The labor-backed Working Families Party endorsed Brooklyn Councilman Vincent Gentile for former Congressman Michael Grimm’s seat—recalling that his opponent, Staten Island District Attorney Daniel Donovan, last year failed to convince a grand jury to indict a white police officer in the death of Eric Garner, a black Staten Islander.
In its decision tonight to grant Mr. Gentile, a Democrat, its support and ballot line in the contest for the Staten Island and Brooklyn-based district, the party cited his 18 years as a lawmaker in the State Senate and City Council. It also invoked the controversy over the non-indictment of NYPD Officer Daniel Pantaleo in the Garner homicide last year—a decision some have blamed on the Republican district attorney.
“Vincent Gentile’s been a fighter for working families on housing and health issues. He will bring extensive experience to this post from his time in the New York State Senate and as a member of the NYC Council,” said WFP State Director Bill Lipton in a statement. “By contrast his opponent, Daniel Donovan, has become a national symbol for inequality in the criminal justice system.”
The WFP is closely tied to Mayor Bill de Blasio—a deeply unpopular figure on conservative Staten Island—and the Council’s dominant Progressive Caucus. Mr. Gentile is not a member of the Progressive Caucus, but he joined with the rest of the Brooklyn delegation last year in supporting the left-leaning conference’s successful candidate for speaker, Melissa Mark-Viverito. (Mr. Gentile also endorsed Mr. de Blasio for mayor.)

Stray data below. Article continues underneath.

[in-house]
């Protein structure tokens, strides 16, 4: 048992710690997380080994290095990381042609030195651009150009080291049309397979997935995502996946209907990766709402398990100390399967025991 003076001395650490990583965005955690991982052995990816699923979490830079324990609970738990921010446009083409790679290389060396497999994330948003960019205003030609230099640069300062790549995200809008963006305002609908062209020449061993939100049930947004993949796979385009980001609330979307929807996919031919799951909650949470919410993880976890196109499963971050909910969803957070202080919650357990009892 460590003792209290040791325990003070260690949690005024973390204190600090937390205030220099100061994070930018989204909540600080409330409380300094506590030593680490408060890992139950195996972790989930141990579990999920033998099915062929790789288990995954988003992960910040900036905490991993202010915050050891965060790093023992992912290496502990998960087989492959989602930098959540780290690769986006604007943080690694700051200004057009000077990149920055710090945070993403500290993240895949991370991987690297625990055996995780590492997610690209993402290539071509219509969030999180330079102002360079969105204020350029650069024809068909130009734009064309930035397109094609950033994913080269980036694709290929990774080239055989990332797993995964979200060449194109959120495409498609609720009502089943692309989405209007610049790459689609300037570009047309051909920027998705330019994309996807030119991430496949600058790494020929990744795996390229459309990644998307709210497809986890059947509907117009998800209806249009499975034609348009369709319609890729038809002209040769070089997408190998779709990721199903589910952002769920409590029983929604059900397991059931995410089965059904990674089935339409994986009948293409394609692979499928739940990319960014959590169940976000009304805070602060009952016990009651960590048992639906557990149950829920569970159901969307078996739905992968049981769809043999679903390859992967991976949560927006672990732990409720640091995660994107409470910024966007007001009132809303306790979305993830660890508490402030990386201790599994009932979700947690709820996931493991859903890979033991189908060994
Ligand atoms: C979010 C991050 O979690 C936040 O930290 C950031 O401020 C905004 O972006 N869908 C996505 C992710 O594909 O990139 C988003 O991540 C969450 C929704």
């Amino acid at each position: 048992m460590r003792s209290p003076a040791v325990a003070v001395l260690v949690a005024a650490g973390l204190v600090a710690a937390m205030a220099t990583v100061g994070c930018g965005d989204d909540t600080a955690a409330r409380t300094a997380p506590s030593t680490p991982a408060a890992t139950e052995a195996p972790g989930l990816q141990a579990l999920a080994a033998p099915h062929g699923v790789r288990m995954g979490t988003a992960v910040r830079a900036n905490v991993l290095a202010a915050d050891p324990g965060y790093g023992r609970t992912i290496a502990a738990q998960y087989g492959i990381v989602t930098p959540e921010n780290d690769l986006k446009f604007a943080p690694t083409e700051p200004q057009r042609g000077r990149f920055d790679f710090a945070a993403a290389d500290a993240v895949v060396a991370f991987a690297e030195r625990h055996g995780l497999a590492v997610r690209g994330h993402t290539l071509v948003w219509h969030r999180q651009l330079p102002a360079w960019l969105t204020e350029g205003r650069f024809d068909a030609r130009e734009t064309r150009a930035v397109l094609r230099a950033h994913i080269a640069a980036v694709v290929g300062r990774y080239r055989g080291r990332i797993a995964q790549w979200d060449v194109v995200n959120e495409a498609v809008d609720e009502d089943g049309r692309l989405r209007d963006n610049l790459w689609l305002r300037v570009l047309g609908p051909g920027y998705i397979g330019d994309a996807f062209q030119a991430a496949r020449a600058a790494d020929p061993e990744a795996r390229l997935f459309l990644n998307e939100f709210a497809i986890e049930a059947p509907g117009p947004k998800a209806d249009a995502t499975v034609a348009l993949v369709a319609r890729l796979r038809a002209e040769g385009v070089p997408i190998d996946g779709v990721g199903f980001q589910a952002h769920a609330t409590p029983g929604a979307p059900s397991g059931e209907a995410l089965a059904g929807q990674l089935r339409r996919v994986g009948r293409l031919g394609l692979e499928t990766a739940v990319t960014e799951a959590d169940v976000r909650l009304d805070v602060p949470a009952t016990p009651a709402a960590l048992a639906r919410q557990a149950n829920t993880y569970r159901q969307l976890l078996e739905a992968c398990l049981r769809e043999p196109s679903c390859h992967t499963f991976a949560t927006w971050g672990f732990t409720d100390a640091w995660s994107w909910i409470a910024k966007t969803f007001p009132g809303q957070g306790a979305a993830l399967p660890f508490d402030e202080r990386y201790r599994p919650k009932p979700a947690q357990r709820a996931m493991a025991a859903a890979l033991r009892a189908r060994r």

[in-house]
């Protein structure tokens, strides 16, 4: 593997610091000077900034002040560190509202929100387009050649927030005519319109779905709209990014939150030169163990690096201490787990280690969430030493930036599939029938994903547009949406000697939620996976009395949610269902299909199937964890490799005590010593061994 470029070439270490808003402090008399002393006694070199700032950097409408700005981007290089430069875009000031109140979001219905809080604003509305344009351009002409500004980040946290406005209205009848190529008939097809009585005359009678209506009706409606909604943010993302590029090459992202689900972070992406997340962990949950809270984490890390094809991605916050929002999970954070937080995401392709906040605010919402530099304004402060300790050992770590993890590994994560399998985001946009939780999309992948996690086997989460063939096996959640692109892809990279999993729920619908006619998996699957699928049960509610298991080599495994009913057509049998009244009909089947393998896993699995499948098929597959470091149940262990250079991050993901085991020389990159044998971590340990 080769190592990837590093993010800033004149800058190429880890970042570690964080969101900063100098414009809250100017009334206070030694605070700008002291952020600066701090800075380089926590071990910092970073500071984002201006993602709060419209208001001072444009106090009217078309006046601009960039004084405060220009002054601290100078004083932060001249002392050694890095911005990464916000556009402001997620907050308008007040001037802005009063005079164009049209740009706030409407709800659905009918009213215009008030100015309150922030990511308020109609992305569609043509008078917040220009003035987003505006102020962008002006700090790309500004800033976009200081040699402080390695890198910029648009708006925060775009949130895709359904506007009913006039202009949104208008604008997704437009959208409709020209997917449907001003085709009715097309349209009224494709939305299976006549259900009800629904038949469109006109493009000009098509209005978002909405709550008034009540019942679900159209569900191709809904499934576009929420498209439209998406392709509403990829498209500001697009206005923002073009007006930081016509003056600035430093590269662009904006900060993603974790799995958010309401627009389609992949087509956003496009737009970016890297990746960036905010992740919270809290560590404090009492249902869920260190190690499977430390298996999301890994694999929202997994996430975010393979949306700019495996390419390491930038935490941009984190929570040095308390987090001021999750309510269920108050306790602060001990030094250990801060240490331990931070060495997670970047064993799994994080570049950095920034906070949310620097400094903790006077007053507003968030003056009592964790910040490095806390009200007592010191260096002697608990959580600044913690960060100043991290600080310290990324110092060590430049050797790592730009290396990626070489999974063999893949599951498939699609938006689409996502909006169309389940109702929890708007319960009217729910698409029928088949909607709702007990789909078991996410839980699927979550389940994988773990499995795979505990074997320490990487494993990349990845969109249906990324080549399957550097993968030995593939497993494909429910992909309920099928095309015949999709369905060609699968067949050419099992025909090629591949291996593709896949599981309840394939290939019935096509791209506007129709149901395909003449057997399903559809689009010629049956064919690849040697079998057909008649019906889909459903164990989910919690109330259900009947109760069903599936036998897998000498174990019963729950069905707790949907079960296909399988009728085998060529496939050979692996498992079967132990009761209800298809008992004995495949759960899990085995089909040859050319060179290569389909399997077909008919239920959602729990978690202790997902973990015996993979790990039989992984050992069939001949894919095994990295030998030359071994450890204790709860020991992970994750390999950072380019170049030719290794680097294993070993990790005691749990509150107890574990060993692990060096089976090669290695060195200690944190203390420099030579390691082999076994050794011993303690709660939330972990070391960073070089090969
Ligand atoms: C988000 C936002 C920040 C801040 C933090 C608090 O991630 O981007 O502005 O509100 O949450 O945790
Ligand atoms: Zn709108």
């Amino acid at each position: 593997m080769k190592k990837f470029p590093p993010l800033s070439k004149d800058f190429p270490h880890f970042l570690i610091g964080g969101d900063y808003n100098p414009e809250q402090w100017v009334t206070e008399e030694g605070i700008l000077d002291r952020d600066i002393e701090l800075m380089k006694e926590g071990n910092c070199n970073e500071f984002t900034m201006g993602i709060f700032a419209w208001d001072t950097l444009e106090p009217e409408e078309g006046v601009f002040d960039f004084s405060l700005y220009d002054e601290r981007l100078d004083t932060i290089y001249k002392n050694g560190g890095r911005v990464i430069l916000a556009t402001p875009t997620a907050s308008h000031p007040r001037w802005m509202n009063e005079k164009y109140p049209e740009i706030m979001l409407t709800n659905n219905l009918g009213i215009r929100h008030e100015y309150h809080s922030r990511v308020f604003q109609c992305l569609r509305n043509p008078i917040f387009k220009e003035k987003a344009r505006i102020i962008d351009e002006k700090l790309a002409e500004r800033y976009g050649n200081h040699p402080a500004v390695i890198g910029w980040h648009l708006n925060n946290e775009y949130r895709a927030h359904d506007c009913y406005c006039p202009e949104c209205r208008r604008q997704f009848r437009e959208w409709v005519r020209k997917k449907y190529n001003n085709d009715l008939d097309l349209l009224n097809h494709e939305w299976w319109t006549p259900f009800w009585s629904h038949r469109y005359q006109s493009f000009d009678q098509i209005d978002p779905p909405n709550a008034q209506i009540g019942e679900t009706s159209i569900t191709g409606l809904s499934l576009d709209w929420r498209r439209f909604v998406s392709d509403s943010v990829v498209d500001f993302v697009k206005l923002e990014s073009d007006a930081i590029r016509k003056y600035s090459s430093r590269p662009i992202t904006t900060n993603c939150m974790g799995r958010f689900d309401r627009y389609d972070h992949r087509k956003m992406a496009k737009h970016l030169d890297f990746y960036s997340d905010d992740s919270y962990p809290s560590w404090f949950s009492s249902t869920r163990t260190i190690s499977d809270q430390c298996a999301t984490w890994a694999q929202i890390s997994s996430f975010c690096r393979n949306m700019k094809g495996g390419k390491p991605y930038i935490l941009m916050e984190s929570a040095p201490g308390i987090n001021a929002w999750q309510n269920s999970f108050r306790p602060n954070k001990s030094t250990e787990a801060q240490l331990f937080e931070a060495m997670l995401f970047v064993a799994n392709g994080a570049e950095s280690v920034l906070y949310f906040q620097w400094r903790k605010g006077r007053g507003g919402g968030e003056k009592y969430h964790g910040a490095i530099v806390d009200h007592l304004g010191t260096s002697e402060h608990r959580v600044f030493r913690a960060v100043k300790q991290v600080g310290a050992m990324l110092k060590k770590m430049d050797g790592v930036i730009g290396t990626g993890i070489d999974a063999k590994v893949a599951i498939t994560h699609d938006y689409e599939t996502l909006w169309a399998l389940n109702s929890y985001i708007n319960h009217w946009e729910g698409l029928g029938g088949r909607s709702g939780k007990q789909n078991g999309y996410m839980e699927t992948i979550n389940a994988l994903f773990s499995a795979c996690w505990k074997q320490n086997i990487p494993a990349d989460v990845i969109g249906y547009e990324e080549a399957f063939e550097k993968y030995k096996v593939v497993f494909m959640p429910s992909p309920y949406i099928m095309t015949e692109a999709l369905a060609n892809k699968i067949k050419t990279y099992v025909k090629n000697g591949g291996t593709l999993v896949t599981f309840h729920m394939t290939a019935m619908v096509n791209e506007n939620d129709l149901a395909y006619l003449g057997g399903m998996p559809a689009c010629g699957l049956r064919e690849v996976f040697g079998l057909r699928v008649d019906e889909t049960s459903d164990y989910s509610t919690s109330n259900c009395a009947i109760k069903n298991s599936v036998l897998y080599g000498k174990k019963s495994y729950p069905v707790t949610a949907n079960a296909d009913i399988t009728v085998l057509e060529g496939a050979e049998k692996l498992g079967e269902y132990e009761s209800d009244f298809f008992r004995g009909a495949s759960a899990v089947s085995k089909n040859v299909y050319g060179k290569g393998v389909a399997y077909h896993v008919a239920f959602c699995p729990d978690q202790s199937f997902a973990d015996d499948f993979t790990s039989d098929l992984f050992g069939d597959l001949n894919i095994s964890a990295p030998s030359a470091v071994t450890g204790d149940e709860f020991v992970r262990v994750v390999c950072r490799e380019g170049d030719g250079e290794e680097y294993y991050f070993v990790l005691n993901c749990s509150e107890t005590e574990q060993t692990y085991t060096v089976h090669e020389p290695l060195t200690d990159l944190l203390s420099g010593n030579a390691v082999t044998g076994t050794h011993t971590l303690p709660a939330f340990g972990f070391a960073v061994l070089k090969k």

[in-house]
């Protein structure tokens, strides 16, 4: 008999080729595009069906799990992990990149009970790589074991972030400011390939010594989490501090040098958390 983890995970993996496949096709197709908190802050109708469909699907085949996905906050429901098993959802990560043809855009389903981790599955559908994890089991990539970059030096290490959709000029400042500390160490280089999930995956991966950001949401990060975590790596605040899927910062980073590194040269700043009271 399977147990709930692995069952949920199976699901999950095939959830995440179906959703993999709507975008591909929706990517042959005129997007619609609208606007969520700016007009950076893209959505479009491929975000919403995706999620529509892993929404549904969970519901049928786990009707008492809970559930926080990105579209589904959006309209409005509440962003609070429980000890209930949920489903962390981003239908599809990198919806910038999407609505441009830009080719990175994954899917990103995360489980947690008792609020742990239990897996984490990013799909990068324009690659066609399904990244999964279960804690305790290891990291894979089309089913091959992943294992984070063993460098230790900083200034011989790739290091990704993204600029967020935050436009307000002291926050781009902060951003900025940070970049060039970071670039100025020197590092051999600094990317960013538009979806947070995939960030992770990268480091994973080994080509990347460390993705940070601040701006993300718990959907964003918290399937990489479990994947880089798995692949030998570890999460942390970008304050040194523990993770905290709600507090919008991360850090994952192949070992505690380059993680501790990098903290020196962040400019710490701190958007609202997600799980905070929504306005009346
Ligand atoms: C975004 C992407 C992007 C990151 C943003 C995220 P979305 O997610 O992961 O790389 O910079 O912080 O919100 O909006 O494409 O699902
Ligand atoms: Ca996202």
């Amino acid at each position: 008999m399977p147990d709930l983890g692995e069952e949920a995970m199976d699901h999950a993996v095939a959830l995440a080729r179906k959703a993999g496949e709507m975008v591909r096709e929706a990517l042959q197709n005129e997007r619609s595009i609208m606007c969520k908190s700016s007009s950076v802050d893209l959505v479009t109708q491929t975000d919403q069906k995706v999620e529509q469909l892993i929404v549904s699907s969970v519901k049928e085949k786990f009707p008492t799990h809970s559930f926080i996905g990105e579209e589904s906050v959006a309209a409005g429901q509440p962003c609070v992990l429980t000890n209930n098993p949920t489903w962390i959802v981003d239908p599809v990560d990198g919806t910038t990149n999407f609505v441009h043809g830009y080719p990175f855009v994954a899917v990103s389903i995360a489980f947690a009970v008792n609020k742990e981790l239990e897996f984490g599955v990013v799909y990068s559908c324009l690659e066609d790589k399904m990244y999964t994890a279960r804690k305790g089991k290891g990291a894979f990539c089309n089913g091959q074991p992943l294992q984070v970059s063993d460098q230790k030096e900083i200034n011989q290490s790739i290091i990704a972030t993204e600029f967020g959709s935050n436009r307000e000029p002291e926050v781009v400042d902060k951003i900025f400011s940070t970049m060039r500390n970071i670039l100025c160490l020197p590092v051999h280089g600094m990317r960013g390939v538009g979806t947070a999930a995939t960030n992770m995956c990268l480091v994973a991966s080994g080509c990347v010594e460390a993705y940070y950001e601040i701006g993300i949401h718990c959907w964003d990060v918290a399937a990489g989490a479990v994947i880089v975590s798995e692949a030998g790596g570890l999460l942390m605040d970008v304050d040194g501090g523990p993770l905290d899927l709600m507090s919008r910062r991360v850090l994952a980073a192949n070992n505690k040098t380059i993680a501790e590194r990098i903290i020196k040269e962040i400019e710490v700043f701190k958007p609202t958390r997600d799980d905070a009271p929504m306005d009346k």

“I’m glad the Working Families Party, Bill de Blasio and Vinnie Gentile are one happy family,” Donovan campaign spokeswoman Jessica Proud told the Observer.
The WFP is currently embroiled in controversy in the district over its role in the 2009 election of Staten Island Councilwoman Debi Rose. The party’s defunct consulting arm, Data & Field Services, was indicted last month for allegedly offering discounted services to Ms. Rose’s campaign in an attempt to bypass campaign contribution limits.
Mr. Gentile accepted the party’s endorsement, but did not mention the Garner case. The district is predominantly white and home to many police officers, and most insiders do not believe the controversy will impact Mr. Donovan’s election effort.
“I am happy to receive the endorsement of the Working Families Party; together we have been on the front lines fighting for economic, educational and political equality for nearly two decades,” Mr. Gentile said in a statement to the Observer. “From Bay Street to Bay Ridge, the people of New York’s 11th Congressional District are exactly the kind of hardworking New Yorkers that the Working Families Party fights to protect and I am proud to have them as a partner in this crucial campaign.”
Mr. Donovan received the endorsement and ballot line of the Independence Party earlier today.
Mr. Grimm, a Republican, stepped down in January after pleading guilty to a federal charge of tax evasion.